Meet Your Speakers
As associate professor and program coordinator in North Carolina, Dr. Jack Monell is a social justice scholar and advocate who uses his personal and professional experiences to make a difference in the lives of others. His research focuses on Afro-Latino youth and their families, pop culture, and delinquency paradigm shifts. In addition to his academic responsibilities, he serves as a consultant for local, state, and federal agencies and is a member of the American Society of Criminology.
A native of Houston, Texas, Crystal Francis earned her PhD in Public Policy and Administration from Walden University, focusing her dissertation on prisoner re-entry and employment. She then turned her passion for policy reform and social justice into a meaningful career serving her Baltimore community. Currently, Crystal is a program analyst for the Social Security Administration and the chair of the Baltimore County Democratic State Central Committee.
Meet Your Moderator
Isaac Cudjoe, chief of staff and director of Walden’s Center for Social Change, is the architect behind Black History Lives Here. He sees the series as an opportunity to “get people to understand that Black history ... is the past, present, and future.” He also hopes these conversations will help Walden become a leader in confronting racial injustice. Outside of work, Cudjoe collaborates with two unfunded community organizations to create opportunities and action for marginalized populations.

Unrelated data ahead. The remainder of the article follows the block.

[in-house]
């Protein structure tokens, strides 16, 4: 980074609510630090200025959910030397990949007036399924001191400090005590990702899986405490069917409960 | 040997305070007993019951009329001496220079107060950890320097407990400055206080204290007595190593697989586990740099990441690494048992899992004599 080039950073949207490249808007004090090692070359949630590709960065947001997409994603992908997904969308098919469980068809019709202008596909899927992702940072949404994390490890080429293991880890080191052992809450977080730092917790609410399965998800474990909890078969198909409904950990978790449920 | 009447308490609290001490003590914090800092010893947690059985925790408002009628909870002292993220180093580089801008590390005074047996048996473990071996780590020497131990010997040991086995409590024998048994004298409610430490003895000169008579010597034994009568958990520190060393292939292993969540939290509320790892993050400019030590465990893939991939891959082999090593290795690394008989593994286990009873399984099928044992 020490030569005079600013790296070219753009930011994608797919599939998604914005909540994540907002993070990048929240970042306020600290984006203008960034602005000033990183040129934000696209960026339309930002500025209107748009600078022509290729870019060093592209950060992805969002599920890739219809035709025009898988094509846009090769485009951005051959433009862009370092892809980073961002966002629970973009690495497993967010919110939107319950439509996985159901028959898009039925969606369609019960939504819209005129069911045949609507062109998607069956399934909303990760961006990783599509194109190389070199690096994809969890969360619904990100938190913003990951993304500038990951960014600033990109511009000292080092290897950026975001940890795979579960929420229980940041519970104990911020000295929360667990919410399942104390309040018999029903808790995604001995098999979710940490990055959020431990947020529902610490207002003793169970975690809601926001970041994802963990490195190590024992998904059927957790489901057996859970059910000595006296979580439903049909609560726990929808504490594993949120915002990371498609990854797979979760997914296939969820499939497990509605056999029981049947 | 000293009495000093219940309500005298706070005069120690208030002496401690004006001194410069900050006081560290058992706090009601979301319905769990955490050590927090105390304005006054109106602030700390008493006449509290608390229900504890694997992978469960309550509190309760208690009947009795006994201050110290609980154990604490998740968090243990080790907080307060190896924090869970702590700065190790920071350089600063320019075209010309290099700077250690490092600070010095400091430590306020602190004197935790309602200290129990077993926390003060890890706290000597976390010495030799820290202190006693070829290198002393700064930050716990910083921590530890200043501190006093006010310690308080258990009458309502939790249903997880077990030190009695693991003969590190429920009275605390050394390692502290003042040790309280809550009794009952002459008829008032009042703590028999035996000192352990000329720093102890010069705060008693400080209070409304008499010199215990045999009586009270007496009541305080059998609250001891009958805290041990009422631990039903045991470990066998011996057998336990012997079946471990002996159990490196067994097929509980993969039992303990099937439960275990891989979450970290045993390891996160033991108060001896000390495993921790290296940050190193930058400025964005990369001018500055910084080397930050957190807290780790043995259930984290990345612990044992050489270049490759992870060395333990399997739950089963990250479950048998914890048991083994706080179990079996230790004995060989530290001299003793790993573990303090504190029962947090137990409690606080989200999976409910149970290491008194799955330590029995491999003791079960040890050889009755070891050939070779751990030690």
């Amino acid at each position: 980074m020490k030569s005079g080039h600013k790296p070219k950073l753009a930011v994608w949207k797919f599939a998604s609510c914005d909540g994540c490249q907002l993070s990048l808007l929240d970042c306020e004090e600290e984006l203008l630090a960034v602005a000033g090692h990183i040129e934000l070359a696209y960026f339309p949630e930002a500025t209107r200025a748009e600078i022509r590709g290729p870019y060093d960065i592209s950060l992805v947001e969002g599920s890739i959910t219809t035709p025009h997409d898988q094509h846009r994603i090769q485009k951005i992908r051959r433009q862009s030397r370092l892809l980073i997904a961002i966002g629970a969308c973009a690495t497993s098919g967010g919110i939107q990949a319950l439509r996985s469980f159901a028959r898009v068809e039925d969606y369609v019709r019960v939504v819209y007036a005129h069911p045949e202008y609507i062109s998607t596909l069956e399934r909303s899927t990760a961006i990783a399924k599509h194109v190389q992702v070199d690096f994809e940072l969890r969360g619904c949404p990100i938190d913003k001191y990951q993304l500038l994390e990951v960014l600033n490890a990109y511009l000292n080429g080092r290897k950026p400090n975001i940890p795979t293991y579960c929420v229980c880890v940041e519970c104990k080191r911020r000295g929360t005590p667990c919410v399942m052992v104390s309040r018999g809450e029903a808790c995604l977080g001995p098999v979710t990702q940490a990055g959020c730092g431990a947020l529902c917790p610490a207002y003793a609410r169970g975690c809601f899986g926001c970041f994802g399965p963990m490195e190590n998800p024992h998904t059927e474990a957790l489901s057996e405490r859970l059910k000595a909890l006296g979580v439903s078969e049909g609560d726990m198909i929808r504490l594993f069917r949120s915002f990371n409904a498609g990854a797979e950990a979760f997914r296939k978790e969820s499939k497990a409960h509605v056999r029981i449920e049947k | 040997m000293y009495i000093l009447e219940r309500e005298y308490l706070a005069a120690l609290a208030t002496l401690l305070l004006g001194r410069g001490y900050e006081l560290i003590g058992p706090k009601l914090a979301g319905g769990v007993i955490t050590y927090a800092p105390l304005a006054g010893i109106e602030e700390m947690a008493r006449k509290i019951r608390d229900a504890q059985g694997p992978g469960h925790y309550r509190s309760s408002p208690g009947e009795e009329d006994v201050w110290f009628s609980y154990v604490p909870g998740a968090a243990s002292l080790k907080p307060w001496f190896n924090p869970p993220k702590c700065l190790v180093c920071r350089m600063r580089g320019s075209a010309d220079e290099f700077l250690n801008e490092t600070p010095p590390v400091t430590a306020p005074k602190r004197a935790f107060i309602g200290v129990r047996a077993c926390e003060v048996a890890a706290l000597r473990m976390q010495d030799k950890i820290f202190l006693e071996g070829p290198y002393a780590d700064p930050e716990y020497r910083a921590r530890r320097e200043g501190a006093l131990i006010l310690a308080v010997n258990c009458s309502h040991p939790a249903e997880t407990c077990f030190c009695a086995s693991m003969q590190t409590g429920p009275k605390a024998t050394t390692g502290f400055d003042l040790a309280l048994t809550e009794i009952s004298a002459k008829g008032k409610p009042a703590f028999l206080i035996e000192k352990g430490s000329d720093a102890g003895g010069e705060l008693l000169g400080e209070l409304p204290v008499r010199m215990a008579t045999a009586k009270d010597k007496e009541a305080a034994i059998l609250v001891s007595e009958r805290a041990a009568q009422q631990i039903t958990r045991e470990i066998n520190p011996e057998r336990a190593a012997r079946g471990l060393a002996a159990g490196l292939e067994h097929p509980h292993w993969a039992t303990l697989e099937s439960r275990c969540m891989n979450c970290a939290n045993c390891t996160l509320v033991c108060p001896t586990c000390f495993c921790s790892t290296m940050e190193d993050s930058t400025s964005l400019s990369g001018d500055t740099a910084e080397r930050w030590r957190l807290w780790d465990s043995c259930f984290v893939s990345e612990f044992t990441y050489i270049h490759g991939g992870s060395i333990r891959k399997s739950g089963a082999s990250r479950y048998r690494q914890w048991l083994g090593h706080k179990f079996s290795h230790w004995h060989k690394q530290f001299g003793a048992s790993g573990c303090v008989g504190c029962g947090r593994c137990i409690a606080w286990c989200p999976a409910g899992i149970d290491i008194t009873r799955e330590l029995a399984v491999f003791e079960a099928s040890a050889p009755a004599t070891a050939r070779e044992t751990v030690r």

Carla Tyler Chase and Ulysesses Wilcox explore the future of Walden and its alumni and students through the lens of how they hope Black graduates will impact the world. They also provide messages for future generations to inspire those who follow them to continue to drive positive social change within their communities.
Tiffany Solarin and Kurtis Gorham discuss their life experiences as well as how their current roles at Walden allow them to have an impact on our students’ daily lives. In this video, the pair also talks about what social change looks like today in their own communities.
Dr. Rochelle Gilbert and Rolando Cousins discuss how their pasts help shape who they are today. In this video, the pair talk about how childhood experiences continue to play a part in their everyday lives and explore the idea that a person’s title never tells the full story of who they are.
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